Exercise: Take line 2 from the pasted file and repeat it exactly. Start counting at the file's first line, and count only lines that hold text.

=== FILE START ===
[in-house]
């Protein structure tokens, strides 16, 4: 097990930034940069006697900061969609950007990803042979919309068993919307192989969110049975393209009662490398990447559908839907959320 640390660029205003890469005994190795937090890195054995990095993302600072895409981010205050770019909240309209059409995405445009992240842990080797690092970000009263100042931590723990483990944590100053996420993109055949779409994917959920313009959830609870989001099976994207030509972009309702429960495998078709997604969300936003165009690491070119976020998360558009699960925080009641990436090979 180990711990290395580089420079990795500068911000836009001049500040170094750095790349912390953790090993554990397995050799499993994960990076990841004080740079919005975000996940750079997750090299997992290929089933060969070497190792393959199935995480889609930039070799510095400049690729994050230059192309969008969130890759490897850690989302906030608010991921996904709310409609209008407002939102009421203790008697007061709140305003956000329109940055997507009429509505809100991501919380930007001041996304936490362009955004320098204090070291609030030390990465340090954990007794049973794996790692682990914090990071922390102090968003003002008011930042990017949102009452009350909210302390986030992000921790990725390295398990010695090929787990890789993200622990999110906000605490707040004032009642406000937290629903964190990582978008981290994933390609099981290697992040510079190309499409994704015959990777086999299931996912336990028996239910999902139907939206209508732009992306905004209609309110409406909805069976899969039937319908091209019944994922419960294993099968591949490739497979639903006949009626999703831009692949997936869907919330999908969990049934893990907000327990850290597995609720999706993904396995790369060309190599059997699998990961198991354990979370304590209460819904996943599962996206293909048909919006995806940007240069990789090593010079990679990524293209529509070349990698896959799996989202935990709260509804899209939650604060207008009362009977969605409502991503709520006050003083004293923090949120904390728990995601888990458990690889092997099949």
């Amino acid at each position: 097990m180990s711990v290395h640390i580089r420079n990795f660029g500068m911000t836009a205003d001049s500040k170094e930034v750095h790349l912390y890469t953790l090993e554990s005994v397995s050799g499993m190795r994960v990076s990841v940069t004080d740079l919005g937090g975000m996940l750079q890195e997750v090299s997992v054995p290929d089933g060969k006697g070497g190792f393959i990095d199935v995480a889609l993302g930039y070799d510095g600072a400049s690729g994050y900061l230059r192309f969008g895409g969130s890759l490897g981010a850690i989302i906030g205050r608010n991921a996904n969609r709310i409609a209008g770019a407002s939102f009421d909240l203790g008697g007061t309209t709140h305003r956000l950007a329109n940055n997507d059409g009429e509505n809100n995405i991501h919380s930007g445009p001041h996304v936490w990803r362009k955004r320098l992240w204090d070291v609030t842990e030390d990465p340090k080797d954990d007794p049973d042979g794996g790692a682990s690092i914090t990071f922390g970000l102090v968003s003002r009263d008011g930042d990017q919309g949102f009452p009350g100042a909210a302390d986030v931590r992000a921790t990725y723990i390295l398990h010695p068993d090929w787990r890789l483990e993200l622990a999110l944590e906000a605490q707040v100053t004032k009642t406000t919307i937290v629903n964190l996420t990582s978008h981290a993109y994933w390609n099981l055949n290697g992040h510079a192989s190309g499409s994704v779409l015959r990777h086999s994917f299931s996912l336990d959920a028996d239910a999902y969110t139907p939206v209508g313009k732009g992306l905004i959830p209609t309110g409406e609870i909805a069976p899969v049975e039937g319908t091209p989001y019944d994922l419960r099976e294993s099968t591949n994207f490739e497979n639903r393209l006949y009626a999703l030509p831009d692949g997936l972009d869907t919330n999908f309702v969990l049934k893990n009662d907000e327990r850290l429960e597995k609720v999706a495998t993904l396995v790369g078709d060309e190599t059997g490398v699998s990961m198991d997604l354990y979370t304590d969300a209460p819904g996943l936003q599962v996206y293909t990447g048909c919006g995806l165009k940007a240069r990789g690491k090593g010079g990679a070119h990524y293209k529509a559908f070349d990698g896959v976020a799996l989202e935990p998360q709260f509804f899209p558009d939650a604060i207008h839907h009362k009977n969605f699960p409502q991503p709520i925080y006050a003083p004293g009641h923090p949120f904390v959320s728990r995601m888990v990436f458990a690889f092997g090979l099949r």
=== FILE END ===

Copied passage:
């Protein structure tokens, strides 16, 4: 097990930034940069006697900061969609950007990803042979919309068993919307192989969110049975393209009662490398990447559908839907959320 640390660029205003890469005994190795937090890195054995990095993302600072895409981010205050770019909240309209059409995405445009992240842990080797690092970000009263100042931590723990483990944590100053996420993109055949779409994917959920313009959830609870989001099976994207030509972009309702429960495998078709997604969300936003165009690491070119976020998360558009699960925080009641990436090979 180990711990290395580089420079990795500068911000836009001049500040170094750095790349912390953790090993554990397995050799499993994960990076990841004080740079919005975000996940750079997750090299997992290929089933060969070497190792393959199935995480889609930039070799510095400049690729994050230059192309969008969130890759490897850690989302906030608010991921996904709310409609209008407002939102009421203790008697007061709140305003956000329109940055997507009429509505809100991501919380930007001041996304936490362009955004320098204090070291609030030390990465340090954990007794049973794996790692682990914090990071922390102090968003003002008011930042990017949102009452009350909210302390986030992000921790990725390295398990010695090929787990890789993200622990999110906000605490707040004032009642406000937290629903964190990582978008981290994933390609099981290697992040510079190309499409994704015959990777086999299931996912336990028996239910999902139907939206209508732009992306905004209609309110409406909805069976899969039937319908091209019944994922419960294993099968591949490739497979639903006949009626999703831009692949997936869907919330999908969990049934893990907000327990850290597995609720999706993904396995790369060309190599059997699998990961198991354990979370304590209460819904996943599962996206293909048909919006995806940007240069990789090593010079990679990524293209529509070349990698896959799996989202935990709260509804899209939650604060207008009362009977969605409502991503709520006050003083004293923090949120904390728990995601888990458990690889092997099949």